If you’ve been on hormone replacement therapy (HRT) for a while to relieve menopause symptoms, you may be wondering, what now? Should you stop taking it? If so, when? And how do you go about it?
If you are healthy, most experts agree that HRT is safe to use at the lowest dose that helps for the shortest time needed. If you're 59 or older, or have been on hormones for 5 years, you should talk to your doctor about quitting.
Here are the most common causes of postmenopausal bleeding.
Causes of Postmenopausal Bleeding
Polyps: These are growths, usually noncancerous, that can develop in the uterus, on the cervix, or inside the cervical canal. They might cause bleeding.
Endometrial atrophy (thinning of the endometrium): The endometrium, the tissue that lines the uterus, can become very thin after menopause because of lower estrogen levels. This may cause unexpected bleeding.
Endometrial hyperplasia: In this condition, the lining of the uterus becomes thick, and bleeding may occur as a result. Obesity may be the cause of the problem. Some people with endometrial hyperplasia may have abnormal cells that can lead to endometrial cancer (cancer of the uterine lining).
Endometrial cancer (uterine cancer): Bleeding after menopause can be a sign of endometrial cancer.
Other causes: Hormone therapy, infection of the uterus or cervix, use of certain medications such as blood thinners, and other types of cancer can cause postmenopausal bleeding.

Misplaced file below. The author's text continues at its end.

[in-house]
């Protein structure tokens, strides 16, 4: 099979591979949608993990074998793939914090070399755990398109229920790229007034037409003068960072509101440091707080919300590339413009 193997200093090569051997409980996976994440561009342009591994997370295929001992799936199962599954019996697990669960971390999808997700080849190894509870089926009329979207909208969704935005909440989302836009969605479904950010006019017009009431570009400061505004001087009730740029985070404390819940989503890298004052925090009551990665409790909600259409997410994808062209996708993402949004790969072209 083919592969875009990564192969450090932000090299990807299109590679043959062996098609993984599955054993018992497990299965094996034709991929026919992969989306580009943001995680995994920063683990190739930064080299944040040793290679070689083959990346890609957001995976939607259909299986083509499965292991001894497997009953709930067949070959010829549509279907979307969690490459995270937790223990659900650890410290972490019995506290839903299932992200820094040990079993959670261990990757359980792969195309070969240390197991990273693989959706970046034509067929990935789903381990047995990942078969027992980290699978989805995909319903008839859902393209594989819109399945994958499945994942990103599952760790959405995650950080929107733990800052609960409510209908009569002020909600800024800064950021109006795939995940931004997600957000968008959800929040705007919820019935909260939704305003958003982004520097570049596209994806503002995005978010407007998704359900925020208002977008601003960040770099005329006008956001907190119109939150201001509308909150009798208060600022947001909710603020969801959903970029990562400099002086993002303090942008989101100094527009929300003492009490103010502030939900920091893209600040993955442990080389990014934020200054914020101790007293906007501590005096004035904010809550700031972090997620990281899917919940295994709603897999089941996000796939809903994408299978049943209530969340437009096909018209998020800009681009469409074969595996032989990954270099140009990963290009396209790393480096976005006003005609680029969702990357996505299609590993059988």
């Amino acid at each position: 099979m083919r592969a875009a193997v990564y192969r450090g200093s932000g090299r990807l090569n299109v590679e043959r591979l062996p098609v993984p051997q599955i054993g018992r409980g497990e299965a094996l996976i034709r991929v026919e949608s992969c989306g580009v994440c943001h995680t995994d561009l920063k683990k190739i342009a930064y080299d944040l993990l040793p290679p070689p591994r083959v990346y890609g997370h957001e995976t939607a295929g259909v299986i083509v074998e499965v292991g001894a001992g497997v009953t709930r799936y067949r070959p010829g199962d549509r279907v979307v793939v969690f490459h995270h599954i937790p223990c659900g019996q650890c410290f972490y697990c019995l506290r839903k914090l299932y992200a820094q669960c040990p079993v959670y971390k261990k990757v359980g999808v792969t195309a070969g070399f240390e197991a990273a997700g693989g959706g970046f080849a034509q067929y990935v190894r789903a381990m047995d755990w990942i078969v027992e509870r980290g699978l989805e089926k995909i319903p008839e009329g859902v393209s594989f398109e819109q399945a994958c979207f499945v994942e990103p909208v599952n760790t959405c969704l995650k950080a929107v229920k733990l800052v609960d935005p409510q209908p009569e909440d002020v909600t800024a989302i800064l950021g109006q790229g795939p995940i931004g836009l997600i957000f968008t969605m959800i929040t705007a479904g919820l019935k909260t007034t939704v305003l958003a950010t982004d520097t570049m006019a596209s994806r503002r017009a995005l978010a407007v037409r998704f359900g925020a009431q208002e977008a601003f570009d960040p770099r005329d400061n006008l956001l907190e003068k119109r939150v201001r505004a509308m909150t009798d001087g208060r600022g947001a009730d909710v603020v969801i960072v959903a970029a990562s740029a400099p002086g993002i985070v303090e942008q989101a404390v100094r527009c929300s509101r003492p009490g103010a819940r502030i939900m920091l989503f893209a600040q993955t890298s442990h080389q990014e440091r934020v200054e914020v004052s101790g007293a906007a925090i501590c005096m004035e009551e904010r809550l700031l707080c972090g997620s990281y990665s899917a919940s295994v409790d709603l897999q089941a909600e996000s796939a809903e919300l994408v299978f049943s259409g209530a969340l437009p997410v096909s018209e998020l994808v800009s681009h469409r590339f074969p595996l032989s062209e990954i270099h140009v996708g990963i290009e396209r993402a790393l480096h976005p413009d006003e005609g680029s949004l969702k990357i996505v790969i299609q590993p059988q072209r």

Figuring Out the Cause of Postmenopausal Bleeding
Your doctor can determine the cause of your bleeding by taking your medical history and doing a physical exam and a few tests. Tests may include:
Transvaginal ultrasound: During this test, an imaging device is inserted inside the vagina, so your doctor can view the pelvic organs and look for anything unusual.
Endometrial biopsy: A thin tube is inserted into your uterus, and a tiny sample of the uterine lining is removed. It's sent to a lab to look for anything unusual.
Saline-infused sonogram: Saline is placed in the uterus through the cervix with a small, thin tube. The doctor looks by ultrasound to see if there are any masses within the uterine lining. It's often done along with an endometrial biopsy.
Hysteroscopy: During this test, your doctor uses an instrument with a light and small camera to examine the inside of the uterus and look for problems.
D&C (dilation and curettage): This test allows your doctor to remove tissue from the uterus lining, so it can be sent to a lab for analysis.
Ultrasound and biopsy can be performed in your doctor's office. Hysteroscopy and D&C are usually done in a hospital or outpatient surgical center.